Occupying the western seaboard of Scandinavia, Norway is a long thin strip of land that stretches right up into the Arctic Circle. Half of the country is mountainous, and apart from Oslo, Bergen and the western coastline – especially the Fjords – I don’t suppose many people know too much else about the country – me included.

What I do know is that the total population is just over the 5 million mark with about 1 million living in the Oslo urban area.

There are also around 30,000 indigenous Sami (Lapps) that still live (mainly) in the north.

Apart from its majestic scenery, Norway is probably best known for its Viking history and famous explorers. From the 9th century onwards, the Vikings raided Europe and explored areas as far away as Greenland and North America, but it all came to a sudden end when the Black Death decimated the population during the 14th century.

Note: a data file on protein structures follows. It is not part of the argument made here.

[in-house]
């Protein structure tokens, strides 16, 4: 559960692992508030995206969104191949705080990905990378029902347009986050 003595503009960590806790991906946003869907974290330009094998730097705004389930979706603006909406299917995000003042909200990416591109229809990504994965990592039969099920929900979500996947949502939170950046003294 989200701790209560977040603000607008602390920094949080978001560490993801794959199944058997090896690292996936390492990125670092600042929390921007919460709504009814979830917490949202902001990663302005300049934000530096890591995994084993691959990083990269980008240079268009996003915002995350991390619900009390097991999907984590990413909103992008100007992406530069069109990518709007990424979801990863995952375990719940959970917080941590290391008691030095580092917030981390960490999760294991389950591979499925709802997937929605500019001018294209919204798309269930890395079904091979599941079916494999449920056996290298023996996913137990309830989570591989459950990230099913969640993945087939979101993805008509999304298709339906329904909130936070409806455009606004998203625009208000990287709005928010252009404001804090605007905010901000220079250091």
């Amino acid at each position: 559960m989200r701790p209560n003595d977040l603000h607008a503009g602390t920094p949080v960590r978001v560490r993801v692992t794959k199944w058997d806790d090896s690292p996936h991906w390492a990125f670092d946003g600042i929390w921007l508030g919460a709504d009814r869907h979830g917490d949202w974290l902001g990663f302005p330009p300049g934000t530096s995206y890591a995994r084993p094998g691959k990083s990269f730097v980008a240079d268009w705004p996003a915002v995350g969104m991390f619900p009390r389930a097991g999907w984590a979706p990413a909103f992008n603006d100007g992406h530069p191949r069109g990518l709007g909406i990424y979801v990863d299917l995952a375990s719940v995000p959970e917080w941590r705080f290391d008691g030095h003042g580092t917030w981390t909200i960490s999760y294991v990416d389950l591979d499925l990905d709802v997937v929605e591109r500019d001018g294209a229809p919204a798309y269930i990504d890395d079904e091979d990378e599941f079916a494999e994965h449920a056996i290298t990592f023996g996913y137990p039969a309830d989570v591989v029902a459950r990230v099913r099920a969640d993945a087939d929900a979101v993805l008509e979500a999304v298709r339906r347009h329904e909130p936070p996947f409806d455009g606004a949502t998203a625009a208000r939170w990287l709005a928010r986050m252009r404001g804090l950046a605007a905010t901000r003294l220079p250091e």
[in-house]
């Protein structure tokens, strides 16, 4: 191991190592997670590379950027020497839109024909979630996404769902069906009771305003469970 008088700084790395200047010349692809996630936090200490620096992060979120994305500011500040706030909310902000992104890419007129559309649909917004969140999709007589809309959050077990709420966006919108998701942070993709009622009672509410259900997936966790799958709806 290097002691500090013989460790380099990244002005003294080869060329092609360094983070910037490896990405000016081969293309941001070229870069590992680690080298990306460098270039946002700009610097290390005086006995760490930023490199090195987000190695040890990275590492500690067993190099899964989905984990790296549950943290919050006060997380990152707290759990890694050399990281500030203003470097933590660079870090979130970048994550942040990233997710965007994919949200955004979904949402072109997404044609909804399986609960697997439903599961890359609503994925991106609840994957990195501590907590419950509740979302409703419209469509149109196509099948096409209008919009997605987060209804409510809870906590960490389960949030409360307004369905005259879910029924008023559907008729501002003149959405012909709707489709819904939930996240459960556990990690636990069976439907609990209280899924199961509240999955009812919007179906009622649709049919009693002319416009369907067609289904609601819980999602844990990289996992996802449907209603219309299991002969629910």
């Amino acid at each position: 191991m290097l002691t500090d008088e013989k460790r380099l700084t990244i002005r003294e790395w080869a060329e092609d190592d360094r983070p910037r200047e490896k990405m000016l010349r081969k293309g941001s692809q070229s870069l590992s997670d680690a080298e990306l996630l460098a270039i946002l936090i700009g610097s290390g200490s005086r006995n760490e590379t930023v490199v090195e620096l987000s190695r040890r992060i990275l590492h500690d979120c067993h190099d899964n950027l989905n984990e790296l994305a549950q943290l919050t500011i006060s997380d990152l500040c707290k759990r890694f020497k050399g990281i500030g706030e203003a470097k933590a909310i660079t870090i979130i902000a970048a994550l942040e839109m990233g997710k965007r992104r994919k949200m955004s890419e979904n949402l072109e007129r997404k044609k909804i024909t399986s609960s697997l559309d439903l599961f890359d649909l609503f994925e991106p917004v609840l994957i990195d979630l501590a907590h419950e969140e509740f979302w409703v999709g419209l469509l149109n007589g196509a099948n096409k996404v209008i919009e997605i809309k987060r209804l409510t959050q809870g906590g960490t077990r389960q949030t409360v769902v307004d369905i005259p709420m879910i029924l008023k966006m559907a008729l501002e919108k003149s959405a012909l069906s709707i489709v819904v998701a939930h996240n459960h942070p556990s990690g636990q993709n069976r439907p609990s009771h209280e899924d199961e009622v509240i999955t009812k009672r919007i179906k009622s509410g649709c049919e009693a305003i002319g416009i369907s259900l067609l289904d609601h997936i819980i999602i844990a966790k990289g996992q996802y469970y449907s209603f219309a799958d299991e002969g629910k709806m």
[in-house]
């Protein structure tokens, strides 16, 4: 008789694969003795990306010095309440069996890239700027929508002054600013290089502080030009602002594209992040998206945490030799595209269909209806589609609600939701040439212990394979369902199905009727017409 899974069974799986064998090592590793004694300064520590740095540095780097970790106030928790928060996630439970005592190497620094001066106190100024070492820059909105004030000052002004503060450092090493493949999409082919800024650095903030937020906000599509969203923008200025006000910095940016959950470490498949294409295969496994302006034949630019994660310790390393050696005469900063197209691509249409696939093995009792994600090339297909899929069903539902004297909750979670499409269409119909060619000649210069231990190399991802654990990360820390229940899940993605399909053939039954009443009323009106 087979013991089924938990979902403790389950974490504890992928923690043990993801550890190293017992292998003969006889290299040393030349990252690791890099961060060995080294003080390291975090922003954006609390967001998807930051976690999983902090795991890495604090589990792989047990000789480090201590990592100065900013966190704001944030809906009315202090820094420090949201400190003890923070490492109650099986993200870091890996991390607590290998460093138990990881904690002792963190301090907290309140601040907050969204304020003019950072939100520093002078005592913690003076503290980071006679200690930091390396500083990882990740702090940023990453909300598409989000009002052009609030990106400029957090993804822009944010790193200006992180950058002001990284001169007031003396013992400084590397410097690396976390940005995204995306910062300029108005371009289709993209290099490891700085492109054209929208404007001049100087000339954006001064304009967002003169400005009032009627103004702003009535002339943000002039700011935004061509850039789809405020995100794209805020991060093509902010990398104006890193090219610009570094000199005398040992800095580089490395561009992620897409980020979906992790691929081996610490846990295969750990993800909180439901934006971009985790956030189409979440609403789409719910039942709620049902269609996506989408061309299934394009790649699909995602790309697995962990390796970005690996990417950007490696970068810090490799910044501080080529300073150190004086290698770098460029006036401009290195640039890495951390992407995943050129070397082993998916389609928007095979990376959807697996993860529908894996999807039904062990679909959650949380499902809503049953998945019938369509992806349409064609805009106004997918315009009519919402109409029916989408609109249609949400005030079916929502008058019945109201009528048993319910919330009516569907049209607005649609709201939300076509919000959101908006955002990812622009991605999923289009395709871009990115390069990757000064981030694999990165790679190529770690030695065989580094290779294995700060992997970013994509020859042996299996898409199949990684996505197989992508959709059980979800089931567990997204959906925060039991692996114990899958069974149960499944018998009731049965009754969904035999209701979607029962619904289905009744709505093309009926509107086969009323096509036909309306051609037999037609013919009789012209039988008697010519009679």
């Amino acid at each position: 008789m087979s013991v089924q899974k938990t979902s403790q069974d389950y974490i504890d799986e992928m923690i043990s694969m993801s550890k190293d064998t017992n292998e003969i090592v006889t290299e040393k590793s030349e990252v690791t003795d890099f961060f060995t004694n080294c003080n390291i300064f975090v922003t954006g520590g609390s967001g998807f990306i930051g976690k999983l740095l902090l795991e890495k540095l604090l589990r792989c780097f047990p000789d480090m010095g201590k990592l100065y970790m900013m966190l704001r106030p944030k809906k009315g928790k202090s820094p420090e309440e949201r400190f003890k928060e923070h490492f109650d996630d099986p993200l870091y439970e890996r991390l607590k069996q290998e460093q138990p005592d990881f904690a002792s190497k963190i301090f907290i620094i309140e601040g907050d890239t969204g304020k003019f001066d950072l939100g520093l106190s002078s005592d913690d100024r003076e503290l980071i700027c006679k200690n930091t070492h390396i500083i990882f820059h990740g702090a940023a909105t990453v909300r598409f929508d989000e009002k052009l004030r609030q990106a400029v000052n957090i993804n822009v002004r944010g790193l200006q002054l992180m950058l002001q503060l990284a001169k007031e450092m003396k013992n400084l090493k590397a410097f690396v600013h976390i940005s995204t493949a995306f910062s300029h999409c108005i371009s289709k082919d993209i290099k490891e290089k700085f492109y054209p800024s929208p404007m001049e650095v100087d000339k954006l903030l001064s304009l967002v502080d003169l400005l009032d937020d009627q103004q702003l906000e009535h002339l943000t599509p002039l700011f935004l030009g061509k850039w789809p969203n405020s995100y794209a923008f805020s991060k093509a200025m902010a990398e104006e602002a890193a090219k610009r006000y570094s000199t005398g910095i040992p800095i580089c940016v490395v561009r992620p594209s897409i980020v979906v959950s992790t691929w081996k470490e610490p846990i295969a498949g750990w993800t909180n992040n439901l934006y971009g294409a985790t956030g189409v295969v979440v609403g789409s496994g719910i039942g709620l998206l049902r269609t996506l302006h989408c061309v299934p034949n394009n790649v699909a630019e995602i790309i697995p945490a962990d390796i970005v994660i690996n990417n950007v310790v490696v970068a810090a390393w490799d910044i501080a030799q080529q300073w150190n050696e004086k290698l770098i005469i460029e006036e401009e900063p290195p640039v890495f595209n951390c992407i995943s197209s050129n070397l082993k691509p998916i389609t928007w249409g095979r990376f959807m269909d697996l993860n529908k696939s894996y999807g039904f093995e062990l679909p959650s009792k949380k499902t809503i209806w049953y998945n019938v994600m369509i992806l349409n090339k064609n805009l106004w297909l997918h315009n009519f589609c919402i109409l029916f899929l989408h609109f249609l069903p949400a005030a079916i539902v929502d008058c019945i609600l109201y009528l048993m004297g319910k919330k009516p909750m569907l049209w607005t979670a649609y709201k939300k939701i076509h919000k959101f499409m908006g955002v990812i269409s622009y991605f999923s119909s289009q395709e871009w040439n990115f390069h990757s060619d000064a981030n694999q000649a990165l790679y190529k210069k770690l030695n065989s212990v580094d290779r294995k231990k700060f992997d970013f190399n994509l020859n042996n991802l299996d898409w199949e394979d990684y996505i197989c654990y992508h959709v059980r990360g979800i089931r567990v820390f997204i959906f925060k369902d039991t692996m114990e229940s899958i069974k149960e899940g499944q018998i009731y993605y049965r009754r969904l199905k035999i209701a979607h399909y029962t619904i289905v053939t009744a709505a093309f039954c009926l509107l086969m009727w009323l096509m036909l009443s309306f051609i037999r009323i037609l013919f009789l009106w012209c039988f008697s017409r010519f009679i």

The Danes then took over and remained in control until 1814 when the country was handed over to Sweden.

Norway eventually regained independence in 1905 but World War II saw the country fall to the Nazis.

Since then the country has prospered even though it isn’t a member of the European Union (it operates under the European Economic Agreement Free Trade Deal). Thanks to its oil reserves in the North Sea, 40% of its exports come from the sale of crude oil, but as the reserves dwindle, the Barents Sea is beginning to attract attention to bolster its much-envied social welfare system.